Freshwater habitats are one of Earth’s most endangered and least protected environments. They are also the basis of your water supply and mine! Florida has 50,000 miles of rivers and streams, plus many high-quality springs that bubble millions of gallons of pure, clear water daily. These also support a wide array of fishes and other fascinating aquatic species.
Many Florida rivers feed the Gulf of Mexico, and their condition has never been more important. If they are full of sediments or pollution such as fertilizer and sewage runoff, this further stresses the Gulf. Dams and culverts, habitat loss, and climate change also pose freshwater threats.
“When fully connected as nature intended, our springs, rivers and streams are stronger and more resilient, or able to resist natural and man-made impacts,” says Steve Herrington, director of freshwater conservation in Florida.
“With your support, the Conservancy team works in several ways – across Florida and beyond – to keep freshwater systems healthy and alive,” he continues. These include:
• Resilience – researching methods to strengthen freshwater habitats
• Restoration – pursuing strategies that restore and connect critical habitats
• Acquisition – purchasing or assisting the purchase of large blocks of natural lands or systems
• Policy and legislation – informing state and regional freshwater decision-making.
Here are some recent projects you may enjoy learning more about:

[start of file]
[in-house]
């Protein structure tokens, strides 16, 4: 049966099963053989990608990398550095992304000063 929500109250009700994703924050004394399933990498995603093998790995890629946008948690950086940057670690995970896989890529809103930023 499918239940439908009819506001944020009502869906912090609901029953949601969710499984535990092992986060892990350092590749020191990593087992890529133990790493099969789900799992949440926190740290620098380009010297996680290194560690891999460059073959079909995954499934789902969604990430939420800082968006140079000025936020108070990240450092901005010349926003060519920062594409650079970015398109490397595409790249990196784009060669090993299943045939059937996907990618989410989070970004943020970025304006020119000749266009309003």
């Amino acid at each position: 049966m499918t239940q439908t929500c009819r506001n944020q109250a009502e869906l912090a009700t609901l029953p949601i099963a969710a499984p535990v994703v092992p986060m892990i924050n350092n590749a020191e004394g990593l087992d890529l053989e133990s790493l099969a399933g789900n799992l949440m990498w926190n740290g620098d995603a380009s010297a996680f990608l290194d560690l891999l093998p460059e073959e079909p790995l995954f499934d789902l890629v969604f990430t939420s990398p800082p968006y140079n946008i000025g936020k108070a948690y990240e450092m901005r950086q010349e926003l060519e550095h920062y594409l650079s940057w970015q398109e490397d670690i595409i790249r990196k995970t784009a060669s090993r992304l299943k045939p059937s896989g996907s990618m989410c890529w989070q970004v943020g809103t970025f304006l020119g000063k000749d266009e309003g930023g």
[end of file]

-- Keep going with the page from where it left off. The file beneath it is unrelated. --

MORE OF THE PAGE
The Florida manatee – teetering on the brink of extinction – has suffered record die-offs in recent winters. The Conservancy has begun a program to aid the manatee’s survival by improving its access to warmer wintertime retreats at several high-priority springs. The manatee’s future depends upon its being able to migrate between marine and freshwater systems. No coincidence: We’re also restoring nearby seagrass beds for the manatee to snack on during summer.
The Conservancy has completed two dam removal and steephead stream restoration projects in the Panhandle. At Fred Gannon Rocky Bayou State Park, “Puddin’ Head Lake” had engulfed over 90 percent of a rare steephead stream. Although less demanding, the project was modeled after our ground-breaking restoration of Kelly Branch at nearby Apalachicola Bluffs and Ravines Preserve in 2007. Careful monitoring is proving that streams and rare species can recover quickly.
Imperiled Alabama shad and other migratory fishes are again reaching over 150 miles of historic spawning sites within the Apalachicola River drainage! Florida staff instigated and coordinates a multiagency, multistate, 6-year project that resulted in three hydroelectric dam locks being opened for fish passage – including Jim Woodruff Lock & Dam. Preliminary monitoring indicates upriver spawning and suggests a substantial population increase of Alabama shad in the drainage from 2005 to 2010.
Another project should improve the future for the ancient Gulf surgeon. After an inventory of impaired sites in over 200 miles of the Yellow River, Florida staff found that the only known sturgeon spawning site in the river was badly deteriorated. Partners are quickly being brought together to restore the site. Now when the 200-million-year-old Gulf sturgeon migrates up the river – one of only seven in the world where it spawns – its perilous reproductive journey should have a happier ending.
Over the last 50 years, the Conservancy has built strong partnerships in Florida. Our work is leveraged many times over by the support of public agencies, private landowners, universities, foundations, business and community leaders – plus thousands of volunteers like you. We salute you!